If you’re a regular Tea Deviant reader you’ve heard me praise Japanese Green Tea Co. many times. Their award winning teas have become a regular in my tea arsenal and when they asked if I wanted to be an affiliate it was easy to say yes. Kei Nishida who started Japanese Green Tea Co. contacted me when he started his new Japanese Coffee Co. and asked if I wanted to try his coffee. Sounds like an adventure to me!
Yes this is a tea blog and I am a tea freak, but I like a good cup of coffee too. I’ve experimented with some fun tea and coffee combos and really enjoyed them. What piques my interest about Japanese Coffee Co. is that the coffee they sell is made with a charcoal roasting method called sumiyaki.
Sumiyaki - Japanese Charcoal Roasted Coffee
This was my first time having charcoal roasted, single origin coffee and it was deep and delicious. Ever curious, I wanted to understand what makes sumiyaki coffee different.
There are two main ways coffee is roasted: using hot air or using fire. However, the fire method can be achieved through either gas or charcoal fuel. Much like grilling food has a different flavor than cooking on top of a gas range, charcoal roasting coffee imbues it with a delicious light smokiness and depth.
Charcoal fire also produces far infrared rays which means more even roasting and less chance of destroying cell structure (which is more likely with gas heat and causes poor flavor). As an added bonus, this method also increases shelf-life by delaying oxidation.
Indonesia - Arabica Typica - Mandheling Berkat Lintong Single Origin Premium Coffee
The first of their coffees I tried was Indonesia - Arabica Typica - Mandheling Berkat Lintong. A hand-picked, screen sorted, single origin coffee from the North Sumatra province of Indonesia.
Roast: It is to the darker side of medium
Taste: Coffee with personality, full body, slight smokiness, rich and smooth feel with a pleasant bitterness, but I detected no sourness
I really enjoyed this coffee even without milk and I usually have milk in my coffee. With milk the personality of the coffee still made itself known which I think is the mark of a great coffee or black tea.
I am a fan of cold brew coffee as it is easier on my stomach and I like the smoother flavor. I also like a warm cup of coffee. As I heard that this kind of coffee is great brewed french press style I gave that a go using the following parameters:
Coffee and Tea - Double the Awesome
In my previous coffee adventure I mixed tea and coffee together in a few ways. This time I decided to try mixing matcha with this Indonesian coffee. Intense! If you like both beverages, their health benefits and the kick they give this combo is for you.
I simply added one teaspoon of matcha to one cup of regularly brewed coffee. If you want to start slower try ½ tsp. matcha in ½ cup coffee. There are no awards given for having to be beaten off the ceiling like pinata if you’ve had too much caffeine. If stomach issues are your thing, I suggest making the coffee as a cold brew. The reduction in acid is amazing. Then add matcha. You can also add milk of choice to further cut any acidity, though you do lose a little of the matcha benefit that way.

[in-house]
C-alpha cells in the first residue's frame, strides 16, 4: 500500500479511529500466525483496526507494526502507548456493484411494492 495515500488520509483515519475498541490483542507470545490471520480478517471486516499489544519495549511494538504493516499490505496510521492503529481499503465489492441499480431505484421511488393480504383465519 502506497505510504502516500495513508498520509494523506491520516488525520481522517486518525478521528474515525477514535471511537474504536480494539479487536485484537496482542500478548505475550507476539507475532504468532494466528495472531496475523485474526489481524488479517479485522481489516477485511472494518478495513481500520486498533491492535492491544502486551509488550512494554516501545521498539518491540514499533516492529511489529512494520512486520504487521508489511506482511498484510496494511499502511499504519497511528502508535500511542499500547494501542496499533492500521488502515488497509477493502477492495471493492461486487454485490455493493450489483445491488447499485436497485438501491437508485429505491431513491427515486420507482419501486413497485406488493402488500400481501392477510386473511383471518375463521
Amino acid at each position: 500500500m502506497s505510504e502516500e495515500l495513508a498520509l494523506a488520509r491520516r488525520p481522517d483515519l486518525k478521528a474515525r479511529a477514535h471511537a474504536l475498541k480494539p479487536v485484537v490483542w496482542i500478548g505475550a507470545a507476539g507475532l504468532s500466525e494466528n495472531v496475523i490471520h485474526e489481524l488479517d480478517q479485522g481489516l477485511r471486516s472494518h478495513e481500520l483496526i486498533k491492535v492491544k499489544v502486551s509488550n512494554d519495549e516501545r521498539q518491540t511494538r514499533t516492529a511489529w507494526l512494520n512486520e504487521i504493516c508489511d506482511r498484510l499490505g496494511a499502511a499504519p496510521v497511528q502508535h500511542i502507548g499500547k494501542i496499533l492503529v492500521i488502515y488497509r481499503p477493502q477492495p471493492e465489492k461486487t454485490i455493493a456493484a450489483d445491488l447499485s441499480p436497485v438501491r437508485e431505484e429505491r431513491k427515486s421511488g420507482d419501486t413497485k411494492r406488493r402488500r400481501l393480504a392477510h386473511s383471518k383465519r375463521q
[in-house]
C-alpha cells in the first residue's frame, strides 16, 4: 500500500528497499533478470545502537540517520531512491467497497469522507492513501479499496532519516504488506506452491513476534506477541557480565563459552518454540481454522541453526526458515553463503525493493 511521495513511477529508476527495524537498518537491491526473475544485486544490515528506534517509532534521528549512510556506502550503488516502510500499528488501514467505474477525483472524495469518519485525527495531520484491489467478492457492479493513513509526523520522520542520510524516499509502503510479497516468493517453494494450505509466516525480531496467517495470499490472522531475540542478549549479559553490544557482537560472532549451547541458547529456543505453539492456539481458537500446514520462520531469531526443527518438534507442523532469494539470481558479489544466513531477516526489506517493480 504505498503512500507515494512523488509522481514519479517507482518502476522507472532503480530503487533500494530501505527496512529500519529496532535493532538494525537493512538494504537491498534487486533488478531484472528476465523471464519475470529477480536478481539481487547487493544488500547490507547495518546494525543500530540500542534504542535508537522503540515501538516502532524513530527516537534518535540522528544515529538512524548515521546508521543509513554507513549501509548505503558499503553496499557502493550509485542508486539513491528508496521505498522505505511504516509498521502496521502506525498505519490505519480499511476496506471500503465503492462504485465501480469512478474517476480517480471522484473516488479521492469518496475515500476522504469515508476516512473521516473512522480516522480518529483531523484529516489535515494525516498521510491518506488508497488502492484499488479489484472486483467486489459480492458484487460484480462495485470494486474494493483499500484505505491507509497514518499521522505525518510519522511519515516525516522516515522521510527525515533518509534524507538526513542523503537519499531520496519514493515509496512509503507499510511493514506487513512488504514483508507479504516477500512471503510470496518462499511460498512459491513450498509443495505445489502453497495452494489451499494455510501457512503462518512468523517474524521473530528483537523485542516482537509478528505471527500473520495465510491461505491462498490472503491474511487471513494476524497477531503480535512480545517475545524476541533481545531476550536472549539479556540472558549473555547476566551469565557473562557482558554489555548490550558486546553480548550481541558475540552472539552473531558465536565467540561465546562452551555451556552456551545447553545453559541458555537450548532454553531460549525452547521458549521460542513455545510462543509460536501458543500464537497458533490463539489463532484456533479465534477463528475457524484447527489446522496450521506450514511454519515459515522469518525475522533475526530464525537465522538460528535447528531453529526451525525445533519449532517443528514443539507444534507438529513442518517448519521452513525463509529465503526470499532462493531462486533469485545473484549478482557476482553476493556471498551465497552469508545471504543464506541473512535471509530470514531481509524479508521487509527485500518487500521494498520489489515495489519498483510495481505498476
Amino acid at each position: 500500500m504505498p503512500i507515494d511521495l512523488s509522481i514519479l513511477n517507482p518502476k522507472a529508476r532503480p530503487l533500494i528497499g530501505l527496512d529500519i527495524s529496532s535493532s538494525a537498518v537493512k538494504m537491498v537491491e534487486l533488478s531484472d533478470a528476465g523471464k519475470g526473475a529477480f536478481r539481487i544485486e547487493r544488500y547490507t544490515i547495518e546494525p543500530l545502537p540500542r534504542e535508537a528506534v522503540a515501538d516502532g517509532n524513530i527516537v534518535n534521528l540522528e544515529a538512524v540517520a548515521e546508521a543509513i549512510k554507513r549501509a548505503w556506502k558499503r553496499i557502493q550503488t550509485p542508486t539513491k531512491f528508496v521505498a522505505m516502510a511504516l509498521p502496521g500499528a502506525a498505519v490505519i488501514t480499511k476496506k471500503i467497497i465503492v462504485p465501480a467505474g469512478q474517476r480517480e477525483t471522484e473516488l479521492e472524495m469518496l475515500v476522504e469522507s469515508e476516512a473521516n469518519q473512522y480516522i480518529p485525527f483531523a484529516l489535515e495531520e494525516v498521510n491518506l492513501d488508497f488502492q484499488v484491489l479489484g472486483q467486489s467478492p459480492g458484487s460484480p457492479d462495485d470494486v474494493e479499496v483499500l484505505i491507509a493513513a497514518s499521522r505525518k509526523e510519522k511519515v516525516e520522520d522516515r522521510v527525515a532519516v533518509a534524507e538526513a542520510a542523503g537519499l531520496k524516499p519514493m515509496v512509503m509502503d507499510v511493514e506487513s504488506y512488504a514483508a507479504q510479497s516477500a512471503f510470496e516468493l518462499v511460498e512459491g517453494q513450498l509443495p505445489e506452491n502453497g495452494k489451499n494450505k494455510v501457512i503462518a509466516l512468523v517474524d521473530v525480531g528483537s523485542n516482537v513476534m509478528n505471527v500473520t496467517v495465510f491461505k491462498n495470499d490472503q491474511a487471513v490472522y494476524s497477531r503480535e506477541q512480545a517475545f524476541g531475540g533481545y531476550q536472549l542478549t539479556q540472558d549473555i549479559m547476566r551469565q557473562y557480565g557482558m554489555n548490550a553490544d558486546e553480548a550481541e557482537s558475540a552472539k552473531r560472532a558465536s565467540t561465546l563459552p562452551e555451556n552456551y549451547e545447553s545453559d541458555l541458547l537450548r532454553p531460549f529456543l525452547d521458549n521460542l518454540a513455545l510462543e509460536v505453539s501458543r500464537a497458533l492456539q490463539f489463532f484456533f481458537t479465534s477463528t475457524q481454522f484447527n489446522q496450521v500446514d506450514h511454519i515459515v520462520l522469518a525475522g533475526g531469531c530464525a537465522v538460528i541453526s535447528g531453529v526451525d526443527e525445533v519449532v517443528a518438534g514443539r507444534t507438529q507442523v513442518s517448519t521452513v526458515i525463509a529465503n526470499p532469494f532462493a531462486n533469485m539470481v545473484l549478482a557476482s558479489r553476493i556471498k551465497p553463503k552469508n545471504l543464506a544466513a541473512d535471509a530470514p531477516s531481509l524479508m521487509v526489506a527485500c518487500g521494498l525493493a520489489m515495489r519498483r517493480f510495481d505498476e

Decaffeinated - Premium Blend Coffee (Colombia, Brazil, Ethiopia)
I find decaffeinated coffee, like decaffeinated tea, to taste like punishment, so I avoid them. Most decaffeination methods rob the coffee bean of its unique flavor beauty. I was interested when Kei told me how Sapporo Coffee Kan, their supplier, uses a new German style of decaffeination, liquid dicarboxylic acid extraction. He said this application allows the coffee to retain it’s flavor profile while removing 98% of the caffeine. Hmm. Ok. I’ll bite.
It was probably the best decaffeinated coffee I’ve ever tasted. I would not have known it was decaffeinated had I not been told. My coffee drinking friend agreed. As this is a blend, it brings together the strengths of these regions with a full body, balanced sweetness and bright acidity. If you love coffee but have to reduce your caffeine intake give yourself this gift of flavor sans jolt.
The Japanese Coffee Co. site is very thorough. It includes details on the history of this sumiyaki style coffee, the differences between charcoal and gas roasting and tips on how to brew for the best cup.
Sapporo Coffee Kan, Japanese Coffee Co.’s supplier, has a 35 year history of charcoal roasting coffee. They introduced this type of roasting to Japan. They source responsibly and have exclusive contracts with the farms that grow the coffee they roast.
I love a good taste adventure and this coffee did not disappoint. My relationship with tea is good. Tea knows it is my number one. When I told tea that sometimes I have coffee it didn’t ruin our relationship. So if you are a tea AND coffee enthusiast, I welcome you to this delicious taste rabbit hole!
Japanese Coffee Co provided the coffee for this taste adventure
I love discovering new tastes and my friend Elexis brought me back this new experience from Peru that I am excited to share with you. Cacao husk tea is the shell of the cacao bean after it has been fermented, dried and roasted and then broken off from the bean itself. The bean is used for our beloved chocolate, but the husks have amazing flavor and nutrients when steeped.